Sound Advice 

The Flyer's music writers tell you where you can go.

Like so many aspiring troubadours in Nashville, Mark Selby is probably better known for the songs he's written for others than for the music he's recorded on his own. Selby's penned tunes for country-music royalty such as Trisha Yearwood, Wynonna Judd, and the Dixie Chicks, as well as blues-rock hotshot Kenny Wayne Shepherd. On his own he's a bluesy rock performer closer to Shepherd, as can be heard on his strong new album Dirt, which he'll celebrate locally with a CD-release party Friday, February 7th, at the Lounge.

Another special show of sorts this week happens at North Mississippi's Backtracks, where local hard-rockers Sammy's Good Eye will be shooting a video for their song "Brand New Full," a track from a forthcoming album recorded at Ardent. Free tickets to the show are available through 94.1 FM, which is sponsoring the show, set for Saturday, February 8th. Showtime is 7 p.m. -- Chris Herrington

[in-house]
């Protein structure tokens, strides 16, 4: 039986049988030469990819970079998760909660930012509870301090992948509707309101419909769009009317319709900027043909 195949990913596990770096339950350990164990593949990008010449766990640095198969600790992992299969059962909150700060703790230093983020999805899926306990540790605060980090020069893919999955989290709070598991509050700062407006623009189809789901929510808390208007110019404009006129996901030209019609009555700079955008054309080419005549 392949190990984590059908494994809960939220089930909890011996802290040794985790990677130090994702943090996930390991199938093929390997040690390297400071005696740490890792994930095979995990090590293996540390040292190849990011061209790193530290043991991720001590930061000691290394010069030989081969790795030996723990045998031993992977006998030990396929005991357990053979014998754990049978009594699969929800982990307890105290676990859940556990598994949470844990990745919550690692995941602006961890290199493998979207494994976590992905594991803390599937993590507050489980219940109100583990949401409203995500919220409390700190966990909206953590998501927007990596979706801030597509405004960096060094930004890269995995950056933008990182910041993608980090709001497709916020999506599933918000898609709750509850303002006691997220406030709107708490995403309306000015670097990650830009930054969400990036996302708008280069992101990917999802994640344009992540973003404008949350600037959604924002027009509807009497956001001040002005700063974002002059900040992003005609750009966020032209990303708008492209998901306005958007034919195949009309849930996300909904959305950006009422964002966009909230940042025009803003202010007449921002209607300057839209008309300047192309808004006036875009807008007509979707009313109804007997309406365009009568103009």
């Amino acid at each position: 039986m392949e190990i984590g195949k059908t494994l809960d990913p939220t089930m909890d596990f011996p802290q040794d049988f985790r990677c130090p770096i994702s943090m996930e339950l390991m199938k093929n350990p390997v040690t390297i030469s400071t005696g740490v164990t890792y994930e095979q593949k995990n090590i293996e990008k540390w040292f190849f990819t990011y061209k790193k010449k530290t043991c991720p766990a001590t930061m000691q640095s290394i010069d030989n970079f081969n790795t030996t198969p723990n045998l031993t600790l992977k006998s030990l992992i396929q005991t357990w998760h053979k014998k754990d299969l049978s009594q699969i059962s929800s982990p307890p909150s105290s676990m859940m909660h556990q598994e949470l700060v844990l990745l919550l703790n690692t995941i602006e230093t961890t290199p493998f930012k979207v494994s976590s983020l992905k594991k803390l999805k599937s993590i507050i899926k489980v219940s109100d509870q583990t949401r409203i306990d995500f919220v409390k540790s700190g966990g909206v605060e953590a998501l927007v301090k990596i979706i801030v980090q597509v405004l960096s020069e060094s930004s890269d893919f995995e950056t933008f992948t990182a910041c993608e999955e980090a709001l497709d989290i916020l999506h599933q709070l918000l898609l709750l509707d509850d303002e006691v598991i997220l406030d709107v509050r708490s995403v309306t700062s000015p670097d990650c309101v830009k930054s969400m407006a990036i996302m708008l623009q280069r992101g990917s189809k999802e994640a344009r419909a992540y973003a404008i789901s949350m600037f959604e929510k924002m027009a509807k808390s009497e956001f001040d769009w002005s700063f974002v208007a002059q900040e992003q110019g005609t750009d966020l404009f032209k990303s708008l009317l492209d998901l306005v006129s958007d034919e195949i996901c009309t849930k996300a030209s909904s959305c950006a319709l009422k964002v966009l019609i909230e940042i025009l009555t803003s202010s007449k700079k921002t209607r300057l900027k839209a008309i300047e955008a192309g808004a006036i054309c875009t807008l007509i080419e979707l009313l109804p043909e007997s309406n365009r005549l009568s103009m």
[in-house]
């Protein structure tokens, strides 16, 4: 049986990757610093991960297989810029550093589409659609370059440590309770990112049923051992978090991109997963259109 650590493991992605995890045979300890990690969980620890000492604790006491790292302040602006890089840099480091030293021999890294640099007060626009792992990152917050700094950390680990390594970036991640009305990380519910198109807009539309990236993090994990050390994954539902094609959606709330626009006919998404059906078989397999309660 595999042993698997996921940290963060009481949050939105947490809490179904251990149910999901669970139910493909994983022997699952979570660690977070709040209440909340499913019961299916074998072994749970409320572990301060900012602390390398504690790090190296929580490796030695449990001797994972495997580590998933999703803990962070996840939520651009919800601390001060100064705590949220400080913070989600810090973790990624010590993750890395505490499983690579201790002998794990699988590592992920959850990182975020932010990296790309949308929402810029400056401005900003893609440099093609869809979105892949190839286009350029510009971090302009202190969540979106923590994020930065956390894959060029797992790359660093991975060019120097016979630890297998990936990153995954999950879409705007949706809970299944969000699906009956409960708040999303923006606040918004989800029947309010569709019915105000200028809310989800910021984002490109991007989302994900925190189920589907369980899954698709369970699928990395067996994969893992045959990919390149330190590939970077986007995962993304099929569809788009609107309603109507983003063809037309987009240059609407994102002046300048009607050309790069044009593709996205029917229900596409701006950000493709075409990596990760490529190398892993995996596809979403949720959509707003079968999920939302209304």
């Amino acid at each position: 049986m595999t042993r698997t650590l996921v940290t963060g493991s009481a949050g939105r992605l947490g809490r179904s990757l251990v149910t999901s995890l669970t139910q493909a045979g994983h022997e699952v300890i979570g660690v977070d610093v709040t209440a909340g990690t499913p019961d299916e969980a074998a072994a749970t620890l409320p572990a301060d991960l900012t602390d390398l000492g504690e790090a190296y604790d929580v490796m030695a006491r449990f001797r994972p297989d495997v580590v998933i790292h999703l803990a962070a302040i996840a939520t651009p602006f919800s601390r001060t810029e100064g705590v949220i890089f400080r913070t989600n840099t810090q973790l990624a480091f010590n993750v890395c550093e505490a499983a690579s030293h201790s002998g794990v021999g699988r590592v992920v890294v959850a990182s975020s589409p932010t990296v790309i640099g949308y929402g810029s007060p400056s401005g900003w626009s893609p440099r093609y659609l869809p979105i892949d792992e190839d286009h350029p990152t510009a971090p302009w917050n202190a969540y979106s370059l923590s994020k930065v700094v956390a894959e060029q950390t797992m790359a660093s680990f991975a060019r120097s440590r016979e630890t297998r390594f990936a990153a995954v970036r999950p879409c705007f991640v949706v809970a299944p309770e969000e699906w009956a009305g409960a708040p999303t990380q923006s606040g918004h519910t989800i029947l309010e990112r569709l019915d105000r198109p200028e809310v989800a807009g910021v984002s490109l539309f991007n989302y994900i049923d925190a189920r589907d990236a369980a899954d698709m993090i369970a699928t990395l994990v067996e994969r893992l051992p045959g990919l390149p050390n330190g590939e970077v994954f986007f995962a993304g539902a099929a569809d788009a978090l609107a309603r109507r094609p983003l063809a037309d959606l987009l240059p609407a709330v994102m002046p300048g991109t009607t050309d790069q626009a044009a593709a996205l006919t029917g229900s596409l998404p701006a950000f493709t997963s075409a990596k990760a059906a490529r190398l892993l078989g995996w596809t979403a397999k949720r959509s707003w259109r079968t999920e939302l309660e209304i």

I'm on the verge of declaring Southern Culture on the Skids a local band. Oh sure, they're from North Carolina; but frontman Rick Miller claims he learned all of his moves down at Junior Kimbrough's juke joint, and I swear they play here almost as often as the Subteens.

SCOTS is a reworking of the B-52's' formula for success: big hair, vintage instruments and clothing, and a full-on embrace of all things kitsch. Wherever they go becomes an instant frat party/barn dance -- just add liquor. While the B-52's looked beyond their native Southland and self-consciously set about slicing and dicing the popular sounds of 1960s rock-and-roll, SCOTS owes its sound to small-town AM radio. It's a trailer-park cocktail of country, blues, surf, Tex-Mex, and R&B shaken up like a go-go dancer in an earthquake. Musically, it's exciting. Only their lyrics -- odes to fried chicken, gravy, mashed 'taters, and malt liquor -- haven't aged particularly well. It's easy to stand outside the trailer park, describe what you see, and make it sound funny. But SCOTS has done this for so long now that the joke has lost some of its charm. Aw, what the hell. Pop open a couple dozen PBRs and git yerself on over to the Hi-Tone Café on Saturday, February 8th, for a little Southern Culture on the Skids. It won't hurt you none. -- Chris Davis

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